TIFF Review: ‘The Standoff at Sparrow Creek’ fails to excite

Standoff at Sparrow Creek
 
 

Editor’s Note: Vanyaland’s Nick Johnston is north of the border all week long for the Toronto International Film Festival; click here for our continued coverage from the fest and also check out our official preview.

Poor James Badge Dale. He had three movies at TIFF this year, each of which I saw, and he was easily the best part of all of them, when ranged on the quality scale from “ambiguous failure” all the way down to “sub-DTV garbage.” Henry Dunham’s The Standoff at Sparrow Creek, however, is a merely mediocre Reservoir Dogs, which I suppose is a good thing if you’re not thinking about it too much. It tells the story of a group of militiamen (the right-wing piss-drinking variety, not the revolutionary war type) who are forced to come together after one of their members shoots up a cop’s funeral. Nobody is sure exactly who did it, but Gannon (Dale), a former police interrogator, decides to interview each of his potential suspects. However, he’s also trying to protect Noah (Brian Geraghty) from scrutiny, a fellow militia member who also happens to be Gannon’s brother and an undercover cop.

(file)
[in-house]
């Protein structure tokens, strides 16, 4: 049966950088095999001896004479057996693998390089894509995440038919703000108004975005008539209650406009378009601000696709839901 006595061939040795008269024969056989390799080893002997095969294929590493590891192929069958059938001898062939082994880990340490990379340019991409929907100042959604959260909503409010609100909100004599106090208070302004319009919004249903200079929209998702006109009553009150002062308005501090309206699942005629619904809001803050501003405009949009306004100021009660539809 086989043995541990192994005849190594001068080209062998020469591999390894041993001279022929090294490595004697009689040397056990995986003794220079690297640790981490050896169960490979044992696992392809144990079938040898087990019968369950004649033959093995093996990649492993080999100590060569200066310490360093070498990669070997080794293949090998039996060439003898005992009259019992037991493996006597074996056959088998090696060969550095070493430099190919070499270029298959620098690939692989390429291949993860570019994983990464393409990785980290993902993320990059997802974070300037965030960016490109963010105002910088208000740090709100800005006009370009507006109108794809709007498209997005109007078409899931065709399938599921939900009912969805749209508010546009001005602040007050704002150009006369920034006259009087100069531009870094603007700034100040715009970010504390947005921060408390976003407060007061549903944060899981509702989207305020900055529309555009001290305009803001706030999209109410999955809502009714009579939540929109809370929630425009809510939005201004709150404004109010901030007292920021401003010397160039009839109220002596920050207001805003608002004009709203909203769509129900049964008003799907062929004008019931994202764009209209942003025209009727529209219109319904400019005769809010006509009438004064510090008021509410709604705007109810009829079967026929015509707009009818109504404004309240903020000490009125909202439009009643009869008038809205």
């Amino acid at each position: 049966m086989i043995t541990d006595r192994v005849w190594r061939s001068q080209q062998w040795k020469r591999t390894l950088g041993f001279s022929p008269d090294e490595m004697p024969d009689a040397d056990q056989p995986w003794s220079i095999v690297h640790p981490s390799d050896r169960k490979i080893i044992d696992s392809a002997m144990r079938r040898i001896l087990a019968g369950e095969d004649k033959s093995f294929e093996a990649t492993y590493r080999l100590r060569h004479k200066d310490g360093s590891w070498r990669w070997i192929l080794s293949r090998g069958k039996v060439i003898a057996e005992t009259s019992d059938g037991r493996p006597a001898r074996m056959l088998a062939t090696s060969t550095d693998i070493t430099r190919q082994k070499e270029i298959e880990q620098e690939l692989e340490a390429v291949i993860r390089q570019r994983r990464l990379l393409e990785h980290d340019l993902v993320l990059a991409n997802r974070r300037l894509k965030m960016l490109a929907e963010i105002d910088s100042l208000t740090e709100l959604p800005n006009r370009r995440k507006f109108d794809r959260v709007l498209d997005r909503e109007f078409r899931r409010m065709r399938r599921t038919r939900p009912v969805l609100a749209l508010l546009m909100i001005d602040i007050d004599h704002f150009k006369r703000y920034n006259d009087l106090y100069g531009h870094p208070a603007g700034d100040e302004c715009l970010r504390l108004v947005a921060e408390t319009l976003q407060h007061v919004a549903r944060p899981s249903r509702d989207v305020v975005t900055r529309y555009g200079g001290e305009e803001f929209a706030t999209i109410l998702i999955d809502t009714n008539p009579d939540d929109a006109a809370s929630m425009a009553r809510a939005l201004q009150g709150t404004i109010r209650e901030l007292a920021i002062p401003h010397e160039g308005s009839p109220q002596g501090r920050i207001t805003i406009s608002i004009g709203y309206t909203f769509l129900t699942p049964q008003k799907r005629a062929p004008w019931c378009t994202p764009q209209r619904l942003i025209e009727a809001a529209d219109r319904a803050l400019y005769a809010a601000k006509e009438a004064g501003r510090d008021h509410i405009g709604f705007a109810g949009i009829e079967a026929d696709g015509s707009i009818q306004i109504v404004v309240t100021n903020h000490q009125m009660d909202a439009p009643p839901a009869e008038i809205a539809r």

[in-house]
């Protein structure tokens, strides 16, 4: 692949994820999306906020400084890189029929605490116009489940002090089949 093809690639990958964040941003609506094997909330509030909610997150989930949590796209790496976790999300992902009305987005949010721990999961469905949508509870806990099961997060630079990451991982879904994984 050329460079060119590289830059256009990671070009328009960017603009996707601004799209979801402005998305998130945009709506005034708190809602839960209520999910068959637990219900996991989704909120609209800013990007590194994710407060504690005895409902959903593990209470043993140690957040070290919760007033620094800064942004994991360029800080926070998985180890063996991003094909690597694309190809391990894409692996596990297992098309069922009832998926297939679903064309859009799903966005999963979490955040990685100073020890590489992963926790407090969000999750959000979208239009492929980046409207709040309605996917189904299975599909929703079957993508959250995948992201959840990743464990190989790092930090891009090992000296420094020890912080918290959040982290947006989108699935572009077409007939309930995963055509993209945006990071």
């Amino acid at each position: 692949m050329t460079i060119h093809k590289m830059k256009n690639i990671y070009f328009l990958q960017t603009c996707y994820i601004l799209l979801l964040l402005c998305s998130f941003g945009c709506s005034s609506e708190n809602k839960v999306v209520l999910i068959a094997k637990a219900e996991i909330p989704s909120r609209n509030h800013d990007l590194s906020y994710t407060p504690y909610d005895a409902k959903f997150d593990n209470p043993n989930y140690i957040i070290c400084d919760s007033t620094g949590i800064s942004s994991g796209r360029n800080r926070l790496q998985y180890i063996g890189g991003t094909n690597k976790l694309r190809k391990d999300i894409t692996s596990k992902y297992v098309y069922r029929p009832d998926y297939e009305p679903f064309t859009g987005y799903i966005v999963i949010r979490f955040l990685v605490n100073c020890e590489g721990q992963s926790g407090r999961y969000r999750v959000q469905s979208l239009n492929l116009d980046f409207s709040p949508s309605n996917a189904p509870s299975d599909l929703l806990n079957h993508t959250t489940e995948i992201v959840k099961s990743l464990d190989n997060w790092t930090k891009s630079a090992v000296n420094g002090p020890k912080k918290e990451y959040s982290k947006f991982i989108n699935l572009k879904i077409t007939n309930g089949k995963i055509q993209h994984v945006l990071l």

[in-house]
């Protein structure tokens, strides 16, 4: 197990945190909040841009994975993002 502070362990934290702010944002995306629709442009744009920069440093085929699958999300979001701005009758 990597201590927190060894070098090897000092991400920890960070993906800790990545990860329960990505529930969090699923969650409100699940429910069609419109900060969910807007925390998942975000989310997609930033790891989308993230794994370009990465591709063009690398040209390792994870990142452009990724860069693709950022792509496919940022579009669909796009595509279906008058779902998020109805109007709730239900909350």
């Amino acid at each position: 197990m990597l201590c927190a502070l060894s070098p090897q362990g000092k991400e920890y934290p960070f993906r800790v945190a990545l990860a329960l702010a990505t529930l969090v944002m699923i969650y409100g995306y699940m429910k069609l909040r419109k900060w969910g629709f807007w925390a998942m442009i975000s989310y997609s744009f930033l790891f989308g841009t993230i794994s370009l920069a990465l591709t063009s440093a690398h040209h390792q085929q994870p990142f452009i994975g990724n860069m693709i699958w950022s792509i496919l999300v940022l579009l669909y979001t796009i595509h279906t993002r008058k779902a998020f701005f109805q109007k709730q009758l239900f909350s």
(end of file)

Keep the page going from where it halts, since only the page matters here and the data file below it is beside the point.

All in all, it’s not a terrible idea for a film, though it’s a bit difficult to empathize or hate this particular militia, given how painfully bland their ideas as a whole are, and it limits how much fun one can have with it. Dunham’s not a terrible writer, but when you’ve got a solid cast of genre heavyweights like Dale, Chris Mulkey, Patrick Fischler, and Gene Jones delivering your dialogue, anything could sound good. He’s got a talent for rooting out interesting character motivations and the occasionally smart plot twist (though the final one is empty and disappointing), but his direction is so flat and uninteresting that the writing is often all you have to go on.

If you told me that this was originally meant to be a stage play, I would believe you, and the film suffers from that sense of staginess. The Standoff at Sparrow Creek is too short to be particularly egregious, running a scant 88 minutes, but it never manages to be worth the time of the low-rent talents assembled for it.

Follow Nick Johnston on Twitter @onlysaysficus. Featured image courtesy of TIFF.